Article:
His voice is soft and comforting and it should make me feel better, but it doesn’t. I know in my mind I’m not behaving rationally, but I can’t make myself stop. I shrug out of his grasp and quickly stand, dumping the handfuls of glass into the trashcan next to my desk. I stare down at the pile at the bottom of the can in a trance and swipe angrily at a tear that falls down my cheek. When I pull my hand away from my face, the dots of blood on my palm catch my eye. I hold both of my hands up and stare unblinking at the cuts.
“Don’t do that again, the cups don’t belong like that,” I mutter, watching as a tiny river of blood makes its way down to the edge of my hand.
Austin is suddenly in front of me with his hands holding gently to my cheeks, lifting my head up to meet his eyes. His face is filled with confusion as he searches my face for answers. “Gwen, what the fuck? I didn’t do anything with the cups, I was out getting coffee.”
I glance over at my desk and see a paper cup from Starbucks sitting on the edge. His hands slide down off my face and he wraps them around both of my wrists, gently pulling me towards him.
I’m too busy thinking about the past and the memories I wish I could forever erase from my mind forever to worry about him touching me.
“Jesus Christ, you’re bleeding,” he mumbles as he drops one of my hands and wraps his arm around my waist.
My legs move robotically as he leads me over to the sink against the back wall of the office. He doesn’t say a word as he runs cold water, holding my hands under the steady stream until all the blood has washed down the drain. He silently pulls a towel from the top drawer next to the sink and gently pats both of my hands dry. I watch what he’s doing and have to bite back more tears.
What the hell is happening to me?
I can’t do this. I can’t fall apart like this, especially around Austin. I can’t be this weak, pathetic person around him or he’ll just jump right in and take advantage of the situation. I’m not that woman anymore. I don’t fall apart at the drop of a hat and I don’t let people walk all over me. Maybe he put those cups on my desk as a joke, not realizing what it would do to me, or maybe he didn’t. Either way, I can’t let him take care of me like I’m some wounded animal. I’ve fought hard these past couple of months to stop being such an insecure, cowardly person. I can take care of myself.
Pulling my hands out of his grip, I turn away from him and walk back to my desk.
“Gwen, what the hell just-”
Cutting him off, I pick up my purse and head towards the door. “If you’re coming with me, let’s go. I have to be outside the Sunset Motel in twenty minutes if I want to get a good shot of Connor Anderson with his mistress.”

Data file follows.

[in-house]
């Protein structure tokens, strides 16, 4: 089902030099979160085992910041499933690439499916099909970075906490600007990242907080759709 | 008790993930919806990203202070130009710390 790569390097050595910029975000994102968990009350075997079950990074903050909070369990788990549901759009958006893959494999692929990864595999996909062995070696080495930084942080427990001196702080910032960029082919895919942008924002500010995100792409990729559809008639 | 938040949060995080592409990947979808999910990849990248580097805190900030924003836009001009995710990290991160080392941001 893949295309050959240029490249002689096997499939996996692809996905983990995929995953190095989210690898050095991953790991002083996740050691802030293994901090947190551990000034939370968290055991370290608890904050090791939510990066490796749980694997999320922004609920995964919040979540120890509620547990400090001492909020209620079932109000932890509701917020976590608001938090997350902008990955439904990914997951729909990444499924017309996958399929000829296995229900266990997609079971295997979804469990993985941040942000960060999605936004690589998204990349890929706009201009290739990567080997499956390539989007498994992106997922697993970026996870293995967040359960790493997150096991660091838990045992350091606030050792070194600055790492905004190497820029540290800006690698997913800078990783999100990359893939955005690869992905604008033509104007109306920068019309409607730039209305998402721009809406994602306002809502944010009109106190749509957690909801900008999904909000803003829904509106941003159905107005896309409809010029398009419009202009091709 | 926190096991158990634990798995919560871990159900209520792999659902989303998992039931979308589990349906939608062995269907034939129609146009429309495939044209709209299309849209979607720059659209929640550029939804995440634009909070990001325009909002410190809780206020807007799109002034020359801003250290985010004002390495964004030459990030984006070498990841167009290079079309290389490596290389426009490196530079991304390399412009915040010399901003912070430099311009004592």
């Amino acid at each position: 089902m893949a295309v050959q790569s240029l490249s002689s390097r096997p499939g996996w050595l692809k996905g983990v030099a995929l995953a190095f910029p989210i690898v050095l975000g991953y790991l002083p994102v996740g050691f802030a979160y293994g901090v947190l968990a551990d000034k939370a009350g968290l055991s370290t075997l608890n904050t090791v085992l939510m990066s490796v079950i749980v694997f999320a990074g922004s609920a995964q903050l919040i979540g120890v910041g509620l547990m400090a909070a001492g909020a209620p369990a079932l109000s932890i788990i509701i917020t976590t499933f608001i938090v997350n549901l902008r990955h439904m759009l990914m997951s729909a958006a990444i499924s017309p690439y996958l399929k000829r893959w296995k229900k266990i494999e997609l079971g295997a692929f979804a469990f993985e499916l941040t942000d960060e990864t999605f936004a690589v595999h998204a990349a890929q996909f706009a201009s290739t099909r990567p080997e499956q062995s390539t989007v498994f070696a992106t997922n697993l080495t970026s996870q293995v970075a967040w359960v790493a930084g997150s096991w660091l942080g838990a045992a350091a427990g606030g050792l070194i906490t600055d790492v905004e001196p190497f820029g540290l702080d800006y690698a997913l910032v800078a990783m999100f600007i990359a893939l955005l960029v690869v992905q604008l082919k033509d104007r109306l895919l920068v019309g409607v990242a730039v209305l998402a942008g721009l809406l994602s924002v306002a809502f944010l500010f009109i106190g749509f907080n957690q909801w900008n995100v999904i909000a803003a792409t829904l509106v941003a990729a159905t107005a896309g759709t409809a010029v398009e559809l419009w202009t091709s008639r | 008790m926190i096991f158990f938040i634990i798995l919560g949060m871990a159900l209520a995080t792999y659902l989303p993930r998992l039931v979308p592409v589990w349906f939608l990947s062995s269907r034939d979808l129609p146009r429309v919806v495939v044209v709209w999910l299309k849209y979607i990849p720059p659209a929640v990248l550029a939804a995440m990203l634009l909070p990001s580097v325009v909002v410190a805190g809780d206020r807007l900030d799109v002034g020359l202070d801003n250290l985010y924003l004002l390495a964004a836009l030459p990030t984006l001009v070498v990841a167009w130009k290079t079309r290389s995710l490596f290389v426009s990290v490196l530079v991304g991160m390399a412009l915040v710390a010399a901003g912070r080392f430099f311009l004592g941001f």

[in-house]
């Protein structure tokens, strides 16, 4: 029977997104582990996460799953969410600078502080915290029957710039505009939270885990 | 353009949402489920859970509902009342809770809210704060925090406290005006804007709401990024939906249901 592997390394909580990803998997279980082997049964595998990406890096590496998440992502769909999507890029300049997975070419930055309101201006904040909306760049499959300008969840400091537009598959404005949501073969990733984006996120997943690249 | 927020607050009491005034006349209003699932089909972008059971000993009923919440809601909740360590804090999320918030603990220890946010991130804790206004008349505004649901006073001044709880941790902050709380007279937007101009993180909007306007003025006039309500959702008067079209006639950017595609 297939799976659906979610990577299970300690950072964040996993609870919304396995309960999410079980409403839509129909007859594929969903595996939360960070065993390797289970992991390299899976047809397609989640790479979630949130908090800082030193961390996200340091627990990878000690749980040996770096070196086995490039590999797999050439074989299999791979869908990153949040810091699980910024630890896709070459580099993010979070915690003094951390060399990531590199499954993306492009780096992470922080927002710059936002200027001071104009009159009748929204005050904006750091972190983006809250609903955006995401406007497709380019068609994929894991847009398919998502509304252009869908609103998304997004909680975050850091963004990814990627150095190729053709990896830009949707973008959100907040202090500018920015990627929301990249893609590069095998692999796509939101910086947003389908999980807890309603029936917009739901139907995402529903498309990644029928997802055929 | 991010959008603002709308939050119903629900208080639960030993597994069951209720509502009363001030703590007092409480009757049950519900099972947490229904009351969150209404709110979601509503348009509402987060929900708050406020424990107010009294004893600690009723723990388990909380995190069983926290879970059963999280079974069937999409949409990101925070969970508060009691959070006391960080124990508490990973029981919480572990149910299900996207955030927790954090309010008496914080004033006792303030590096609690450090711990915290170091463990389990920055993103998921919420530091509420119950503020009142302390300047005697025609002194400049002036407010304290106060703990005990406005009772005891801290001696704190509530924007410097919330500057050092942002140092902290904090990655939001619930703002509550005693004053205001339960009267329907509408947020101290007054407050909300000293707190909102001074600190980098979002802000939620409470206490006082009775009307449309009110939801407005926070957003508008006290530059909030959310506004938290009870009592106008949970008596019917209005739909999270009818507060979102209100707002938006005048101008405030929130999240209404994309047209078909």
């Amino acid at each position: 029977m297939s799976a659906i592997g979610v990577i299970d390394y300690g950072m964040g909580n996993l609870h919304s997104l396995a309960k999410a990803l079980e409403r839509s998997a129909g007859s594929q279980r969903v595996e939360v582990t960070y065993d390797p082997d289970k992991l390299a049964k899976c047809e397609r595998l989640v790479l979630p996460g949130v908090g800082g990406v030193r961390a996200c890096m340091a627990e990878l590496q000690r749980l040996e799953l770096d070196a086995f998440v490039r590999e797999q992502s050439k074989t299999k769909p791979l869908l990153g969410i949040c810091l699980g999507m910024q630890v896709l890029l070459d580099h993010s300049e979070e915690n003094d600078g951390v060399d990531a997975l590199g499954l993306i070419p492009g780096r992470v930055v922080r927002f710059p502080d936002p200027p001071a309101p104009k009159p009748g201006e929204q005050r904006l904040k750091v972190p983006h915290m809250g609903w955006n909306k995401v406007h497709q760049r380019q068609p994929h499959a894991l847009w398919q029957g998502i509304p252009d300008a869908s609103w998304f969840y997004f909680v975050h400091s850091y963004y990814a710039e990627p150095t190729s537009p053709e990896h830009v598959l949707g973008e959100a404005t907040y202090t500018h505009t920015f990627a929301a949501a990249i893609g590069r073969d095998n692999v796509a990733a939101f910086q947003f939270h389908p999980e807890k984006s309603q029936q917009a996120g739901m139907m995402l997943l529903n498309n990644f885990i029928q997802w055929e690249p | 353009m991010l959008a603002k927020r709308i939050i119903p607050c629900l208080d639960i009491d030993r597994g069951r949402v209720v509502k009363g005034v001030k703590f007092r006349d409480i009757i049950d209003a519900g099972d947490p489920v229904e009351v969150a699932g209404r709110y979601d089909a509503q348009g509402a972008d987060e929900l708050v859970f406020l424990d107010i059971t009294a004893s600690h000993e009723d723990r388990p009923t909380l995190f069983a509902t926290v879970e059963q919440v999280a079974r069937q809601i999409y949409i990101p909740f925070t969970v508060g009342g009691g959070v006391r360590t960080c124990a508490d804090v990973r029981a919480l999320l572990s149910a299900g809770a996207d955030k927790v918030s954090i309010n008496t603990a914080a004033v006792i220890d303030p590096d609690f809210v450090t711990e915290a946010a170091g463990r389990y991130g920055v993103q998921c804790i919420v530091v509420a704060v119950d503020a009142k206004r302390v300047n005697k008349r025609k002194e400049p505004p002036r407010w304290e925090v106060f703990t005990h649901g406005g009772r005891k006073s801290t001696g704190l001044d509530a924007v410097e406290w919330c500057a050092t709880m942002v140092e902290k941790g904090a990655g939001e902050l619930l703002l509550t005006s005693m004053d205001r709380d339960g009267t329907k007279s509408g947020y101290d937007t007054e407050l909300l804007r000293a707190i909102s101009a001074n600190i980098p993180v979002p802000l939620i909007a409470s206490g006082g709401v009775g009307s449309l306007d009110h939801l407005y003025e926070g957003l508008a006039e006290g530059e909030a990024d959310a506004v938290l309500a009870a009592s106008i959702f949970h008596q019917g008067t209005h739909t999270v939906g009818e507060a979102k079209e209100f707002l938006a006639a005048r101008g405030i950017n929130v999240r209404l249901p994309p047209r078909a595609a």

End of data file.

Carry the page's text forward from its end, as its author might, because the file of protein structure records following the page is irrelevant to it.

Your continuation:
I’m sure he expects an explanation for what just happened, but he isn’t going to get one. I still don’t even understand what the hell happened. Did I freak out over the coffee mugs because that phone call from Karen has got me tied up in knots, wondering if William really isn’t planning to let go of us that easily? What if that was him following Emma and Karen? What if he somehow found out where I work and came in here while Brady was gone to mess with me? It seems absurd that he would go to such lengths, but I wouldn’t put anything past him.
As I walk out into the afternoon sunshine and head towards my car, I kind of hope Austin will decide to stay at the office instead of going through with this stupid promise of his to Brady to keep an eye on me. I need some time alone to call my lawyer and to clear my head without Austin staring at me like I’m a bug under a microscope.
We’ve been sitting outside the Sunset Motel in Gwen’s car for twenty minutes and neither one of us has said a word. She’s pretending like nothing happened, but I’ll be damned if I’m going to keep letting her shut me out. Obviously, my usual charm and finesse isn’t going to work on her; I’m going to have to use another tactic. The only problem? I know next to nothing about communicating with a woman unless we’re naked and I’m telling her to fuck me harder. Coercing someone to talk to me on the job usually involves them being tied to a chair with a gun to their head. Something tells me Gwen wouldn’t respond well to either one of those options.
What’s that old saying – you catch more flies with honey or some shit? Maybe if I give a little something of myself she’ll give me something of her. Doesn’t that touchy-feely childhood shit usually work on chicks?
“This motel reminds me of one I used to live in when I was thirteen. I bet they even have the same green shag carpet and piss stains on the bathroom floor.”